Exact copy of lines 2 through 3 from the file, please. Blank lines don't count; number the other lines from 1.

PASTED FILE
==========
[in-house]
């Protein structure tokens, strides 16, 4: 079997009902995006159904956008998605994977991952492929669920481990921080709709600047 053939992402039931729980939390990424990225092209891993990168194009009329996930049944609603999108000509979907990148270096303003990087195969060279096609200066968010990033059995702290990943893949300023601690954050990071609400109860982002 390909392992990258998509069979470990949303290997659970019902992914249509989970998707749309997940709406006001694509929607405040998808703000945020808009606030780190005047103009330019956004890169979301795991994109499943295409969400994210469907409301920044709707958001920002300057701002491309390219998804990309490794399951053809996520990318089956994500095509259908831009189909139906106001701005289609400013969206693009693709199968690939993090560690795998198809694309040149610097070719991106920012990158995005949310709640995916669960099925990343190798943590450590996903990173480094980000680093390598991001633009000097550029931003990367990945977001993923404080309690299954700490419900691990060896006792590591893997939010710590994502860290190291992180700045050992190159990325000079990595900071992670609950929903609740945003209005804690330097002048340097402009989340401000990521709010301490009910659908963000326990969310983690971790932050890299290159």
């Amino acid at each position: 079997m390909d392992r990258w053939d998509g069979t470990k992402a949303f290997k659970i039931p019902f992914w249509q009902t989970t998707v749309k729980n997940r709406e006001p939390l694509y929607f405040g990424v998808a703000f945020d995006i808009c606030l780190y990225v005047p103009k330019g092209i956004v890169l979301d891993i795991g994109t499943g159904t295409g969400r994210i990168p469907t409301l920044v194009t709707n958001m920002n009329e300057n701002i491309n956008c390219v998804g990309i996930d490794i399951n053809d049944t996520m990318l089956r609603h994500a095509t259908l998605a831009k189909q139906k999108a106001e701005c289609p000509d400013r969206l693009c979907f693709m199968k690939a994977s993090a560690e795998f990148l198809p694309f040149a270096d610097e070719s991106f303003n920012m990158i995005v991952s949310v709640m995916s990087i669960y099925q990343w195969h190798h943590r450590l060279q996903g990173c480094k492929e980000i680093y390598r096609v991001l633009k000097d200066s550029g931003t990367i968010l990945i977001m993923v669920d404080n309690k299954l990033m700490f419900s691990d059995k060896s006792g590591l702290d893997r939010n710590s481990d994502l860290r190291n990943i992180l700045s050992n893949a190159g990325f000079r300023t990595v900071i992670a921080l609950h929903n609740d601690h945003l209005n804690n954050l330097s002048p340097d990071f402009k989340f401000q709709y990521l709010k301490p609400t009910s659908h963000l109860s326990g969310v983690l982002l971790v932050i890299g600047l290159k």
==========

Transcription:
């Protein structure tokens, strides 16, 4: 079997009902995006159904956008998605994977991952492929669920481990921080709709600047 053939992402039931729980939390990424990225092209891993990168194009009329996930049944609603999108000509979907990148270096303003990087195969060279096609200066968010990033059995702290990943893949300023601690954050990071609400109860982002 390909392992990258998509069979470990949303290997659970019902992914249509989970998707749309997940709406006001694509929607405040998808703000945020808009606030780190005047103009330019956004890169979301795991994109499943295409969400994210469907409301920044709707958001920002300057701002491309390219998804990309490794399951053809996520990318089956994500095509259908831009189909139906106001701005289609400013969206693009693709199968690939993090560690795998198809694309040149610097070719991106920012990158995005949310709640995916669960099925990343190798943590450590996903990173480094980000680093390598991001633009000097550029931003990367990945977001993923404080309690299954700490419900691990060896006792590591893997939010710590994502860290190291992180700045050992190159990325000079990595900071992670609950929903609740945003209005804690330097002048340097402009989340401000990521709010301490009910659908963000326990969310983690971790932050890299290159």
């Amino acid at each position: 079997m390909d392992r990258w053939d998509g069979t470990k992402a949303f290997k659970i039931p019902f992914w249509q009902t989970t998707v749309k729980n997940r709406e006001p939390l694509y929607f405040g990424v998808a703000f945020d995006i808009c606030l780190y990225v005047p103009k330019g092209i956004v890169l979301d891993i795991g994109t499943g159904t295409g969400r994210i990168p469907t409301l920044v194009t709707n958001m920002n009329e300057n701002i491309n956008c390219v998804g990309i996930d490794i399951n053809d049944t996520m990318l089956r609603h994500a095509t259908l998605a831009k189909q139906k999108a106001e701005c289609p000509d400013r969206l693009c979907f693709m199968k690939a994977s993090a560690e795998f990148l198809p694309f040149a270096d610097e070719s991106f303003n920012m990158i995005v991952s949310v709640m995916s990087i669960y099925q990343w195969h190798h943590r450590l060279q996903g990173c480094k492929e980000i680093y390598r096609v991001l633009k000097d200066s550029g931003t990367i968010l990945i977001m993923v669920d404080n309690k299954l990033m700490f419900s691990d059995k060896s006792g590591l702290d893997r939010n710590s481990d994502l860290r190291n990943i992180l700045s050992n893949a190159g990325f000079r300023t990595v900071i992670a921080l609950h929903n609740d601690h945003l209005n804690n954050l330097s002048p340097d990071f402009k989340f401000q709709y990521l709010k301490p609400t009910s659908h963000l109860s326990g969310v983690l982002l971790v932050i890299g600047l290159k």